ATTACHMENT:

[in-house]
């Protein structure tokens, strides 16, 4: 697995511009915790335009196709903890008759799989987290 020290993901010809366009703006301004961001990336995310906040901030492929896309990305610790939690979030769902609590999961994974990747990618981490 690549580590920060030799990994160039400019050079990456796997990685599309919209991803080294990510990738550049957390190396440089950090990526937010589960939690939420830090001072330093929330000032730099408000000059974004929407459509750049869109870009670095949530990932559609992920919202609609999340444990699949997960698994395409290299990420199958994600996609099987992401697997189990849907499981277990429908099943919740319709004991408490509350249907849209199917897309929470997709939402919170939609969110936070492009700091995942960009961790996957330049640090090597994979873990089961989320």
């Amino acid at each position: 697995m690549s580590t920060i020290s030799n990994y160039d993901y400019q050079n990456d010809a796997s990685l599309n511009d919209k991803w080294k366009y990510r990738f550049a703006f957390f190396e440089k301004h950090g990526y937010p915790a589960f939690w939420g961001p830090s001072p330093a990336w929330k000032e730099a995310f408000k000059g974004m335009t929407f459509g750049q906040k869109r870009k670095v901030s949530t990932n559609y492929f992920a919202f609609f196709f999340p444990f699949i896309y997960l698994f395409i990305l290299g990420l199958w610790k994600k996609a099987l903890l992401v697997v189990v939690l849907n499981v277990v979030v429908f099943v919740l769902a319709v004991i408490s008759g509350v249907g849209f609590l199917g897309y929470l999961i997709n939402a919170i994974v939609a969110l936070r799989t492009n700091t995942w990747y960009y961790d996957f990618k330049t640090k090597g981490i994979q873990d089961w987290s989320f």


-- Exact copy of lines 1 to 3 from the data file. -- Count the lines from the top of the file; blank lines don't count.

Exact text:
[in-house]
């Protein structure tokens, strides 16, 4: 697995511009915790335009196709903890008759799989987290 020290993901010809366009703006301004961001990336995310906040901030492929896309990305610790939690979030769902609590999961994974990747990618981490 690549580590920060030799990994160039400019050079990456796997990685599309919209991803080294990510990738550049957390190396440089950090990526937010589960939690939420830090001072330093929330000032730099408000000059974004929407459509750049869109870009670095949530990932559609992920919202609609999340444990699949997960698994395409290299990420199958994600996609099987992401697997189990849907499981277990429908099943919740319709004991408490509350249907849209199917897309929470997709939402919170939609969110936070492009700091995942960009961790996957330049640090090597994979873990089961989320």
């Amino acid at each position: 697995m690549s580590t920060i020290s030799n990994y160039d993901y400019q050079n990456d010809a796997s990685l599309n511009d919209k991803w080294k366009y990510r990738f550049a703006f957390f190396e440089k301004h950090g990526y937010p915790a589960f939690w939420g961001p830090s001072p330093a990336w929330k000032e730099a995310f408000k000059g974004m335009t929407f459509g750049q906040k869109r870009k670095v901030s949530t990932n559609y492929f992920a919202f609609f196709f999340p444990f699949i896309y997960l698994f395409i990305l290299g990420l199958w610790k994600k996609a099987l903890l992401v697997v189990v939690l849907n499981v277990v979030v429908f099943v919740l769902a319709v004991i408490s008759g509350v249907g849209f609590l199917g897309y929470l999961i997709n939402a919170i994974v939609a969110l936070r799989t492009n700091t995942w990747y960009y961790d996957f990618k330049t640090k090597g981490i994979q873990d089961w987290s989320f």